J. Scott Campbell
When Campbell said he wanted readers to experience the motion and thrill of a movie car chase on the printed page, he succeeded with Danger Girl. He is best known for Gen-13 and the unrealistic, oversexualized portrayals of female characters but his style was fun. He has the same detail and exciting energy of Brett Booth and Jim Lee but his art had a manga-esque whimsy to it. He has his own DeviantArt page

Brett Booth
Most of my favorite artists came from Image Comics, the company founded by six high profile artists  (Jim Lee, Rob Liefeld, Todd McFarlane, Marc Silvestri, Erik Larsen, and Jim Valentino) who left the Big Two (DC and Marvel) to found their own independent company. Brett Booth was an artist hired by Image and I was blown away by his level of detail and line work. His pieces were dynamic and rich. He also works as a paleoartist, drawing dinosaurs for various publications and websites. Check out his blog.

Rob Liefeld
Only recently have I gotten interested in Liefeld and I wish I had done so sooner. The creator of Deadpool and Cable, he is a love-him-or-hate-him guy. He has had rocky relationships with his Image partners and his self-taught art style is often ridiculed for its over-the-top anatomical proportions, large guns, and tiny misshapen feet. But he is fun. His stories and art are just like what a young kid wants to read and there is nothing wrong with that. He is the Michael Bay of the comic book world and he is entertaining, pure and simple. Rob Liefeld Creations is his website.

Jim Lee
If I had to pick one artist to admire, it would be Jim Lee. He penciled and co-wrote (with Chris Claremont) the series X-Men, whose first issue is the number one selling comic book of all time. He studied to be a doctor but became an artist and his art reflects his knowledge of human anatomy. His work is dynamic and detailed and he is a good storyteller as well. He created or co-created many of my favorite comic characters. The character in the picture is Fairchild. I managed to get this picture signed by him at DragonCon several years ago. One of my favorite characters signed by my favorite artist. Here is his fan page.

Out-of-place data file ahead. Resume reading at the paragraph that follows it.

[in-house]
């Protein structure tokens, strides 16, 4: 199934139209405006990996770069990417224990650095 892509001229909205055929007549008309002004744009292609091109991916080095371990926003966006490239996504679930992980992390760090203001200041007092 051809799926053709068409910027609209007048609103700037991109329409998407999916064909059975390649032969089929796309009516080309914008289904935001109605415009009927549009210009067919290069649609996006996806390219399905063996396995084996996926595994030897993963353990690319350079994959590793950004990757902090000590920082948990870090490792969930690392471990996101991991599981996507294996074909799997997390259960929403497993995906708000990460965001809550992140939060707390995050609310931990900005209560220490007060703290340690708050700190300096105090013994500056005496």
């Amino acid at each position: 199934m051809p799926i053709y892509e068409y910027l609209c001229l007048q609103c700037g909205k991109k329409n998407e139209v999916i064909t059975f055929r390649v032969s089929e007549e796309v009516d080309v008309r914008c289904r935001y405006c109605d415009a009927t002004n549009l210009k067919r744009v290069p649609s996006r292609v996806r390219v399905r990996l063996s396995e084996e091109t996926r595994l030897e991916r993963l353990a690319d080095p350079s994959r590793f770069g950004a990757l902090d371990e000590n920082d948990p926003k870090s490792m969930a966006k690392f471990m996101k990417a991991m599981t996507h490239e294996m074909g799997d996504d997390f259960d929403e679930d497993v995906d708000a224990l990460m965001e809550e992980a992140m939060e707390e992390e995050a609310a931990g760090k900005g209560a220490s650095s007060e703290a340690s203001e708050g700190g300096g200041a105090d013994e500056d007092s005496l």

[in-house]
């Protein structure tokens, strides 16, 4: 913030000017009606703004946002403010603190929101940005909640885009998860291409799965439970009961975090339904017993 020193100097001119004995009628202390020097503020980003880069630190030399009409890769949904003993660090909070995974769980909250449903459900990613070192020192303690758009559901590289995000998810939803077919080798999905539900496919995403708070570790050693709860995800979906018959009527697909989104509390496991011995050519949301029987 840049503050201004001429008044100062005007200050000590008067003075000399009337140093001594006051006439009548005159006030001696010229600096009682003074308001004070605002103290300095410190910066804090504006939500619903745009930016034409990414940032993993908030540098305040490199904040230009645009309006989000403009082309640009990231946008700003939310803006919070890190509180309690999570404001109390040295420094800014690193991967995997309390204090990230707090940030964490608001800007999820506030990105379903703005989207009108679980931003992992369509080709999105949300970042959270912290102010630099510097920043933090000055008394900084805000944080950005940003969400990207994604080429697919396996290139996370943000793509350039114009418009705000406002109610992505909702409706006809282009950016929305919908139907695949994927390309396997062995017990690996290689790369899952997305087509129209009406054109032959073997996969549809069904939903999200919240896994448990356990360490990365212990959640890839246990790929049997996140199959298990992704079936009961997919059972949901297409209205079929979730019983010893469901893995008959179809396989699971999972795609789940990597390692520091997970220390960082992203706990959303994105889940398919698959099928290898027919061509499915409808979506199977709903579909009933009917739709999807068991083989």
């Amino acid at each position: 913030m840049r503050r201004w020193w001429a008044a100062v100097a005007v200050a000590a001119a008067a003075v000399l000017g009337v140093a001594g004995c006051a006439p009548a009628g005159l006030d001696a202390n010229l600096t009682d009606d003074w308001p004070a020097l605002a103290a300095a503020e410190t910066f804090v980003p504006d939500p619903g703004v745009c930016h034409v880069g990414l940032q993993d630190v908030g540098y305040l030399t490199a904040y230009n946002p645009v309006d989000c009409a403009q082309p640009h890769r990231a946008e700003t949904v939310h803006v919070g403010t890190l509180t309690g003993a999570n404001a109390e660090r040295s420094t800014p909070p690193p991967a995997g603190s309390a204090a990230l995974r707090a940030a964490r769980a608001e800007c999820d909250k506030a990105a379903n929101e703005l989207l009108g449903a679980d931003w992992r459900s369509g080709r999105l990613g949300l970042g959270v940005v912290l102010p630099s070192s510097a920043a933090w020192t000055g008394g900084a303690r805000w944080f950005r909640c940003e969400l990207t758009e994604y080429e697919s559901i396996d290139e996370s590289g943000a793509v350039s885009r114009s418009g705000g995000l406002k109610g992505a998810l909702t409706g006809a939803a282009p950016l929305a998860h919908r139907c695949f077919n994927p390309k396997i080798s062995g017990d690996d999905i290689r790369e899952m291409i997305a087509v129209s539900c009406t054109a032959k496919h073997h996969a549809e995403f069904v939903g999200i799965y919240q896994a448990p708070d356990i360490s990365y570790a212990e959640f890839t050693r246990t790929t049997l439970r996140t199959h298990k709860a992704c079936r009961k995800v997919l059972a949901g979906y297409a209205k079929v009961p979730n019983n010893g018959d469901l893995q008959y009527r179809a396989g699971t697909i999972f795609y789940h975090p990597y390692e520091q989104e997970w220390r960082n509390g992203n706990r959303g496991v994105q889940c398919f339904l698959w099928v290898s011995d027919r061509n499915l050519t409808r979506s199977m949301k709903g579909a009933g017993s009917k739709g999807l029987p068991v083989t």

There you go everyone. I hope you enjoyed it. Who were some of your favorite characters and artists? As always, please comment below and thanks for reading.

Monday, September 09, 2013

Japan: Summer Break Isn't Really A Break

Summer vacation. The phrase means three months of freedom from the rigors of school. Long car trips, camping out, and s'mores. Almost 12 weeks of "No more pencils, no more books, no more teachers's dirty looks", as the Alice Cooper song goes. If possible, you avoided the school building like a swamp and that final month of summer was agonizing, counting down the days until a whole new year started and the grind began again. It's not quite the same in Japan.

Keep in mind, I have only worked in junior high schools. Elementary and high schools are run slightly different but there are many similarities. And also, when talking about different cultures, not everything is the same across the board. Just the same way there are small differences from school distrct to school district in America, it is the same in Japan. But a lot of the following seems to be pretty standard.

The school year starts in April in Japan and ends in March. There is only a two week break between the two. Summer vacation, starting in July, lasts about six weeks. Yep, barely a month and a half. If you are in a school club; mostly sports like basketball, tennis, baseball, and volleyball, you'll be expected to come to the school every day for club practice. This includes weekends. Most of the practices last about five hours, either outside or in the gym. Keep in mind, schools and school gyms have no central heat and air. That's right, no a/c in the gym during the day in August.

What happened to school books and pencils during summer break in America? Mostly tossed into closets and pushed under beds, never to be seen again until they are covered with dust bunnies when resurrected three months later. Again, it's different in Japan because the students are assigned summer homework. Given out on the last day of school, they are expected to be turned in when classes start back up.